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Case Western Reserve Journal of International Law


Soviet Union, Germany, Katyn Forest, genocide, Russian-Polish relations, cold war


The Soviet secret police murdered thousands of Poles near the Katyn Forest, just outside the Russian city of Smolensk, in the early spring of 1940. The Soviets targeted members of the Polish intelligentsia-military officers, doctors, engineers, police officers, and teachers-which Stalin, the Soviet leader, sought to eradicate preventively. At the start of World War II, the Soviet Union viewed Poland as attractive territory, to be conquered and potentially annexed after the war. The Katyn massacre was not discovered until 1943, by the Germans, who instantly blamed the Soviets. The latter, however, blamed the Germans, and the Western Allies begrudgingly accepted this untruthful claim. The Katyn Forest Massacre remained taboo for many years, and it has only attracted significant scholarly, historical and political interest in the last two decades, following the fall of the Iron Curtain.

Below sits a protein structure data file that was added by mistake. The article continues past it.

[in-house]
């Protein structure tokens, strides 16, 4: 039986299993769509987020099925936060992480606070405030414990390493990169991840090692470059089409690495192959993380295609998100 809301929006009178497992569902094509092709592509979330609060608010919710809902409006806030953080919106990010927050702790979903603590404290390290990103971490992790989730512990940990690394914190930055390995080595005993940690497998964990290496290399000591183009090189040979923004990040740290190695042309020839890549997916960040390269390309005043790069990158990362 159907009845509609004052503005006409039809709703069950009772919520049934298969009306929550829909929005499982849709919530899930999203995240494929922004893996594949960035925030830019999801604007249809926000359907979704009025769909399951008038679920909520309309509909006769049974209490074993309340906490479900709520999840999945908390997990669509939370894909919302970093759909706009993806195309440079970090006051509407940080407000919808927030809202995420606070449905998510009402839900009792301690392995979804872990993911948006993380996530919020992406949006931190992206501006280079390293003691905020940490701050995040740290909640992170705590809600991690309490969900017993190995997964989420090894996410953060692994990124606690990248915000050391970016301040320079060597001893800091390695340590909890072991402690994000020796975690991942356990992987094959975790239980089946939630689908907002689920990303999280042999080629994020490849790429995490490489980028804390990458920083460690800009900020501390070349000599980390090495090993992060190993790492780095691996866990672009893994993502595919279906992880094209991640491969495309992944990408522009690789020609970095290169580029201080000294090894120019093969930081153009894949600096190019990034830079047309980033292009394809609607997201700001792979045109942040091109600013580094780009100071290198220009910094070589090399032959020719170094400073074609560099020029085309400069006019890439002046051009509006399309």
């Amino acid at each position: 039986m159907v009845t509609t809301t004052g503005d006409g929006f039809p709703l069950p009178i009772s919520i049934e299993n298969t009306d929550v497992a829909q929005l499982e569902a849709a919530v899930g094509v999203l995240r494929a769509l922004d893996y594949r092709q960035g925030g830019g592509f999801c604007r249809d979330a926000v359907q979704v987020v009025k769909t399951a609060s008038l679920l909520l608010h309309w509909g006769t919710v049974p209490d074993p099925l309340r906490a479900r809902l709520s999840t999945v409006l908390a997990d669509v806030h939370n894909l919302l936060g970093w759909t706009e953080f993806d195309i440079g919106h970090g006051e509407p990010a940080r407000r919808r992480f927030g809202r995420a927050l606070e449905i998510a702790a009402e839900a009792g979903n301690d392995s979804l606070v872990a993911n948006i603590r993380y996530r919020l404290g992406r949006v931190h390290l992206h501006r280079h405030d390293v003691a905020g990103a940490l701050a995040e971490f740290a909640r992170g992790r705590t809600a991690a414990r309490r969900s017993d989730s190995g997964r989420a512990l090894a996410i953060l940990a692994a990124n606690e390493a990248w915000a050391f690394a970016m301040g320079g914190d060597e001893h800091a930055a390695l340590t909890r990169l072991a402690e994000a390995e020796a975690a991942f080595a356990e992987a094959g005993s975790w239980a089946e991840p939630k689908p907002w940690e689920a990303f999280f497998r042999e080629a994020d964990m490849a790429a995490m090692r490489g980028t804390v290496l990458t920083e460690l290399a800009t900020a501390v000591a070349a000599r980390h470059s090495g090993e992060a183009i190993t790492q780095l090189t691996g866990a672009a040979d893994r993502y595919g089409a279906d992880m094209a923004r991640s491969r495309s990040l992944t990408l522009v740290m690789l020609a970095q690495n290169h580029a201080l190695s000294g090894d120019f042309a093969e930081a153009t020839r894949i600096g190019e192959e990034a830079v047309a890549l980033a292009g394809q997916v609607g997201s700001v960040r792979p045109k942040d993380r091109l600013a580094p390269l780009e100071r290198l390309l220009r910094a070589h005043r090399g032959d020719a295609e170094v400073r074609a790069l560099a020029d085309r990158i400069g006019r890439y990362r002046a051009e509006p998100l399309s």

This Article seeks to decipher the Katyn myth by describing in Part II the events that led to the Katyn Forest Massacre as well as the killings themselves. In Part III, this Article focuses on subsequent investigations into Katyn, including the US. congressional inquiry in 1952, as well as post-Cold War revelations about Katyn, permitting to officially inflict responsibility on the Soviet Union. In Part IV, the Article examines the Katyn killings in light of international law, concludes that the killings constitute war crimes and, crimes against humanity, and that they may perhaps constitute genocide, under a more expansive reading of the Genocide Convention. Finally, Part V concludes that the admission of guilt by Russia about its role at Katyn is necessary and plays a crucial role in the thawing of Russian-Polish relations.